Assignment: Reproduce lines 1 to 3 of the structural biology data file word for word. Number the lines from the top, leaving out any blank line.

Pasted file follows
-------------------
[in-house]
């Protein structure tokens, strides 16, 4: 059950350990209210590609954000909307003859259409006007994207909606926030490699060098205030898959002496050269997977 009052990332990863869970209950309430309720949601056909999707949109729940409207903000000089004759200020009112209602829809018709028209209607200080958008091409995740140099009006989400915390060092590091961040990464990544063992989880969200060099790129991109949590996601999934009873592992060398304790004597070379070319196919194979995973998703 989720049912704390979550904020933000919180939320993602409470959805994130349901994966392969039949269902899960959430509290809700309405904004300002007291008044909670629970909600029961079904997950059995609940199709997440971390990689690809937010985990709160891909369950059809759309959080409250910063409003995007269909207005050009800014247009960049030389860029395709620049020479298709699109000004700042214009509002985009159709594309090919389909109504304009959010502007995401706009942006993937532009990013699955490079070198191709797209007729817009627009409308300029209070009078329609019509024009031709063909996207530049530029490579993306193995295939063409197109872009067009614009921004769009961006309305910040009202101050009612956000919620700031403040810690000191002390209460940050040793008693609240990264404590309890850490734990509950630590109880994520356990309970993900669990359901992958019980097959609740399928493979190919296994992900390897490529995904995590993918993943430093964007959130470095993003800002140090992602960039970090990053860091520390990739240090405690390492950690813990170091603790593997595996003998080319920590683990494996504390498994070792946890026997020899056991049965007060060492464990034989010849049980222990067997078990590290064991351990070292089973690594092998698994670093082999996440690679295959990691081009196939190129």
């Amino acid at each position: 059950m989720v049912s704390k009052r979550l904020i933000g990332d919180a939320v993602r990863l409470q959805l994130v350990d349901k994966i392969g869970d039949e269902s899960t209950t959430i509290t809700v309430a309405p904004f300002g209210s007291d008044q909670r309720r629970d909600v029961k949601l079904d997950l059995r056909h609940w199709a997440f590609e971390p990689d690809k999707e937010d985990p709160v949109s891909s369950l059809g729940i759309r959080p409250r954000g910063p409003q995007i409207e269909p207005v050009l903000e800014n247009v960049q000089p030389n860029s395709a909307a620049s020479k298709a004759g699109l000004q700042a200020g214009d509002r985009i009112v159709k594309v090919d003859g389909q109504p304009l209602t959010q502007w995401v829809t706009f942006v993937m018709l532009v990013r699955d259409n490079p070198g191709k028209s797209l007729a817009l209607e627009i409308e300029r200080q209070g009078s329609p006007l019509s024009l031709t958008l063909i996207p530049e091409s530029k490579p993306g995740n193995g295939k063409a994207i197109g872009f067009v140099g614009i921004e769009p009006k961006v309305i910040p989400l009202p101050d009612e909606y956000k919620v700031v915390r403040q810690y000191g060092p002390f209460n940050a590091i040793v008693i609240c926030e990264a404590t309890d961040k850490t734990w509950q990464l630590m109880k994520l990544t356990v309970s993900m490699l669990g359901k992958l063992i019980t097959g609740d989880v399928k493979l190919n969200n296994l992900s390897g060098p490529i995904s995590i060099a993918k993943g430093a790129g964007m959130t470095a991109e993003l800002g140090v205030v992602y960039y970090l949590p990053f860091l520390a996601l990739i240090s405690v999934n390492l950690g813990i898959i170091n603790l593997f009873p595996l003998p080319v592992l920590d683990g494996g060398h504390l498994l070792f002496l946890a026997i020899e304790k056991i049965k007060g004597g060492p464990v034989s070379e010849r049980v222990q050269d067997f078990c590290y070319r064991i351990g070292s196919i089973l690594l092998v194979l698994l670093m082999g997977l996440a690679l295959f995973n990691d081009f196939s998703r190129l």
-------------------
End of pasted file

[in-house]
């Protein structure tokens, strides 16, 4: 059950350990209210590609954000909307003859259409006007994207909606926030490699060098205030898959002496050269997977 009052990332990863869970209950309430309720949601056909999707949109729940409207903000000089004759200020009112209602829809018709028209209607200080958008091409995740140099009006989400915390060092590091961040990464990544063992989880969200060099790129991109949590996601999934009873592992060398304790004597070379070319196919194979995973998703 989720049912704390979550904020933000919180939320993602409470959805994130349901994966392969039949269902899960959430509290809700309405904004300002007291008044909670629970909600029961079904997950059995609940199709997440971390990689690809937010985990709160891909369950059809759309959080409250910063409003995007269909207005050009800014247009960049030389860029395709620049020479298709699109000004700042214009509002985009159709594309090919389909109504304009959010502007995401706009942006993937532009990013699955490079070198191709797209007729817009627009409308300029209070009078329609019509024009031709063909996207530049530029490579993306193995295939063409197109872009067009614009921004769009961006309305910040009202101050009612956000919620700031403040810690000191002390209460940050040793008693609240990264404590309890850490734990509950630590109880994520356990309970993900669990359901992958019980097959609740399928493979190919296994992900390897490529995904995590993918993943430093964007959130470095993003800002140090992602960039970090990053860091520390990739240090405690390492950690813990170091603790593997595996003998080319920590683990494996504390498994070792946890026997020899056991049965007060060492464990034989010849049980222990067997078990590290064991351990070292089973690594092998698994670093082999996440690679295959990691081009196939190129």
């Amino acid at each position: 059950m989720v049912s704390k009052r979550l904020i933000g990332d919180a939320v993602r990863l409470q959805l994130v350990d349901k994966i392969g869970d039949e269902s899960t209950t959430i509290t809700v309430a309405p904004f300002g209210s007291d008044q909670r309720r629970d909600v029961k949601l079904d997950l059995r056909h609940w199709a997440f590609e971390p990689d690809k999707e937010d985990p709160v949109s891909s369950l059809g729940i759309r959080p409250r954000g910063p409003q995007i409207e269909p207005v050009l903000e800014n247009v960049q000089p030389n860029s395709a909307a620049s020479k298709a004759g699109l000004q700042a200020g214009d509002r985009i009112v159709k594309v090919d003859g389909q109504p304009l209602t959010q502007w995401v829809t706009f942006v993937m018709l532009v990013r699955d259409n490079p070198g191709k028209s797209l007729a817009l209607e627009i409308e300029r200080q209070g009078s329609p006007l019509s024009l031709t958008l063909i996207p530049e091409s530029k490579p993306g995740n193995g295939k063409a994207i197109g872009f067009v140099g614009i921004e769009p009006k961006v309305i910040p989400l009202p101050d009612e909606y956000k919620v700031v915390r403040q810690y000191g060092p002390f209460n940050a590091i040793v008693i609240c926030e990264a404590t309890d961040k850490t734990w509950q990464l630590m109880k994520l990544t356990v309970s993900m490699l669990g359901k992958l063992i019980t097959g609740d989880v399928k493979l190919n969200n296994l992900s390897g060098p490529i995904s995590i060099a993918k993943g430093a790129g964007m959130t470095a991109e993003l800002g140090v205030v992602y960039y970090l949590p990053f860091l520390a996601l990739i240090s405690v999934n390492l950690g813990i898959i170091n603790l593997f009873p595996l003998p080319v592992l920590d683990g494996g060398h504390l498994l070792f002496l946890a026997i020899e304790k056991i049965k007060g004597g060492p464990v034989s070379e010849r049980v222990q050269d067997f078990c590290y070319r064991i351990g070292s196919i089973l690594l092998v194979l698994l670093m082999g997977l996440a690679l295959f995973n990691d081009f196939s998703r190129l």